In an era when drummers consider it a default performance practice to navigate a global template of rhythmic expression, it is important to remember that Max Roach (1924-2007) is the single most important figure in this development.
Max Roach, by Richard Laird
Just ask the drummers who knew him, as I did a few years back when Downbeat gave me the honor of writing a lengthy obituary. Before Max, all the drummers, even the great ones like Baby Dodds or Gene Krupa or Chick Webb, approached soloing on the drumset from more of a rudimental and snare drum concept, said Billy Hart. Max was the first one to take the rudiments and spread them melodically around the whole drumset bass drum, tom-tom, snare drum, cymbal.
Max was adamant that it was just as important for him to know the form and melody as everybody else, Kenny Washington added. He took independence between two hands and two feet to the next level.
Roach was never content to recreate the past, which he associated with segregation times, and he spent the second half of his career in perpetual forward motion, determinedly bridging stylistic categories. Max may have used 30 signature things, but he used them in so many different ways, Jeff Tain Watts remarked. One piece of vocabulary could function as a solo idea, a melody for a solo drum piece. He d take the same fragment of melodic material and take it out of time, use it like splashing colors on a canvas or whatever, or use it in an avant-garde context, like his duets with Cecil Taylor and Anthony Braxton. That cued me not to be so compartmentalized with certain stuff for soloing and other stuff for something else, but just to use vocabulary your own vocabulary to serve many functions.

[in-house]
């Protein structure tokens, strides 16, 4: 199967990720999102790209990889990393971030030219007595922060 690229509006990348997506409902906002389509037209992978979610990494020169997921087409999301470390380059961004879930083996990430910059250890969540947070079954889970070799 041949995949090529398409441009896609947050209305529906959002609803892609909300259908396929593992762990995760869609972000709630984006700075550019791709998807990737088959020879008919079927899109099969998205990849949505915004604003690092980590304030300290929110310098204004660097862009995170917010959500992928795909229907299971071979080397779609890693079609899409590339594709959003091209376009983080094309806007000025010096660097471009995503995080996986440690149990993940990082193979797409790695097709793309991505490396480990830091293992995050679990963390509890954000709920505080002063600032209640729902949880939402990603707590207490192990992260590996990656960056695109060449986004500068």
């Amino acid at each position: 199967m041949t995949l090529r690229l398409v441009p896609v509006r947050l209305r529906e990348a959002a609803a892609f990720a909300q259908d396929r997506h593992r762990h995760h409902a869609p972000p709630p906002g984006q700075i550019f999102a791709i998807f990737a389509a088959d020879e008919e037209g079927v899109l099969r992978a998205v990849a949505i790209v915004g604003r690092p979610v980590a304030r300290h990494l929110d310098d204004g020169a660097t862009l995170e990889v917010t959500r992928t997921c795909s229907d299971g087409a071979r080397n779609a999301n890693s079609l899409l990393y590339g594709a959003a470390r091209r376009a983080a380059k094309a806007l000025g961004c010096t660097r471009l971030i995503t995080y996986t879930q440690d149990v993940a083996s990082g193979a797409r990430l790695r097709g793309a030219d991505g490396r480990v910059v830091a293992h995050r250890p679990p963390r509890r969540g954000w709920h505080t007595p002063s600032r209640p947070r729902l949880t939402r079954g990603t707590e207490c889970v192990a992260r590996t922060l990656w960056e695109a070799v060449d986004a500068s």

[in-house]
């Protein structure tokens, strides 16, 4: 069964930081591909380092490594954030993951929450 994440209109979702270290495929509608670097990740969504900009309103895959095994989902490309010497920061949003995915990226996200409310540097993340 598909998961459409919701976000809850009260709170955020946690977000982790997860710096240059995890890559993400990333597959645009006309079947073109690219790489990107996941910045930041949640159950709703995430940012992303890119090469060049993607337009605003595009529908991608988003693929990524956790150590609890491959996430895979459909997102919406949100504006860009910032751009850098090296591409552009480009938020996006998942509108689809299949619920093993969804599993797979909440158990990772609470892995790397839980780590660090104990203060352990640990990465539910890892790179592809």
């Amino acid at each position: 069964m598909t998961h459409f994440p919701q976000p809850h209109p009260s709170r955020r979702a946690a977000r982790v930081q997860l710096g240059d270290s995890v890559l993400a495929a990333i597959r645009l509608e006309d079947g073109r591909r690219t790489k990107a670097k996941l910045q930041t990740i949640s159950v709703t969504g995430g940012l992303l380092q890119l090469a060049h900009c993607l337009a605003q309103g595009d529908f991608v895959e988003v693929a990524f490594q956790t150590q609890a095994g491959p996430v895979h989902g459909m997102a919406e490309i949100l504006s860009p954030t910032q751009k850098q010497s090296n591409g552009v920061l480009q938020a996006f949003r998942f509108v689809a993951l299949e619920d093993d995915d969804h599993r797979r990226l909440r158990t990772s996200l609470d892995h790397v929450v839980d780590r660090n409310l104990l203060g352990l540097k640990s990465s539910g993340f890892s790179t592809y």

Born on Jan. 10, 1924, in Newland, N.C., and raised in Brooklyn, Roach was the first jazz musician to treat the drum set both functionally and as an autonomous instrument of limitless artistic possibility. As a teenager, Roach paid close attention to drummers who could solo Jo Jones, Sid Catlett, Chick Webb, Cozy Cole. Toward the end of his studies at Boys High School, he began riding the subway from Bedford-Stuyvesant to Harlem for late-night sessions at Minton s Playhouse and Monroe s uptown House, where the likes of Thelonious Monk, Kenny Clarke and Dizzy Gillespie, all Roach s elders by several years, explored alternative approaches to the status quo.
By 1942, they had reharmonized blues forms and Tin Pan Alley tunes, changing keys, elasticizing the beat and setting hellfire tempos that discouraged weaker players from taking the bandstand when serious work was taking place. Before World War II ended, the new sound was sufficiently established to have a name bebop.